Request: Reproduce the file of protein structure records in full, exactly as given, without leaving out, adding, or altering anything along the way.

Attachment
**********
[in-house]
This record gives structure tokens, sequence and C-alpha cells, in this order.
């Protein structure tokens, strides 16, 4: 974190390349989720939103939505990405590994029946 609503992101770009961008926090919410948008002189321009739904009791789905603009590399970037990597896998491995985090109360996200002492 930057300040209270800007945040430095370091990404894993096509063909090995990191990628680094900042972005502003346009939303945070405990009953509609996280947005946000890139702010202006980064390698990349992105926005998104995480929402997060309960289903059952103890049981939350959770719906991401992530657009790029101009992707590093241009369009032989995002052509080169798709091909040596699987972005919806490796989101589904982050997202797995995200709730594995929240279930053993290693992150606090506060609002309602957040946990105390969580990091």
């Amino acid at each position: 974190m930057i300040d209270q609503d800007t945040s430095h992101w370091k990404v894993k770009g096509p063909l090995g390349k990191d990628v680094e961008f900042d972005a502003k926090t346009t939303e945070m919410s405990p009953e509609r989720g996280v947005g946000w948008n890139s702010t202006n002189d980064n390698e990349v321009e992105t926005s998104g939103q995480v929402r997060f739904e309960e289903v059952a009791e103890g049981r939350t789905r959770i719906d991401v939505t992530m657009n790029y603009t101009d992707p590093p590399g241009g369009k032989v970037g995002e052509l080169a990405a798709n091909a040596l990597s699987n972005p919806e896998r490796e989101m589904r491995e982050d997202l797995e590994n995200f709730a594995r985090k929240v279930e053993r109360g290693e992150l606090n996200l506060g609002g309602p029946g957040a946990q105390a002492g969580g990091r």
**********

[in-house]
This record gives structure tokens, sequence and C-alpha cells, in this order.
């Protein structure tokens, strides 16, 4: 974190390349989720939103939505990405590994029946 609503992101770009961008926090919410948008002189321009739904009791789905603009590399970037990597896998491995985090109360996200002492 930057300040209270800007945040430095370091990404894993096509063909090995990191990628680094900042972005502003346009939303945070405990009953509609996280947005946000890139702010202006980064390698990349992105926005998104995480929402997060309960289903059952103890049981939350959770719906991401992530657009790029101009992707590093241009369009032989995002052509080169798709091909040596699987972005919806490796989101589904982050997202797995995200709730594995929240279930053993290693992150606090506060609002309602957040946990105390969580990091």
């Amino acid at each position: 974190m930057i300040d209270q609503d800007t945040s430095h992101w370091k990404v894993k770009g096509p063909l090995g390349k990191d990628v680094e961008f900042d972005a502003k926090t346009t939303e945070m919410s405990p009953e509609r989720g996280v947005g946000w948008n890139s702010t202006n002189d980064n390698e990349v321009e992105t926005s998104g939103q995480v929402r997060f739904e309960e289903v059952a009791e103890g049981r939350t789905r959770i719906d991401v939505t992530m657009n790029y603009t101009d992707p590093p590399g241009g369009k032989v970037g995002e052509l080169a990405a798709n091909a040596l990597s699987n972005p919806e896998r490796e989101m589904r491995e982050d997202l797995e590994n995200f709730a594995r985090k929240v279930e053993r109360g290693e992150l606090n996200l506060g609002g309602p029946g957040a946990q105390a002492g969580g990091r």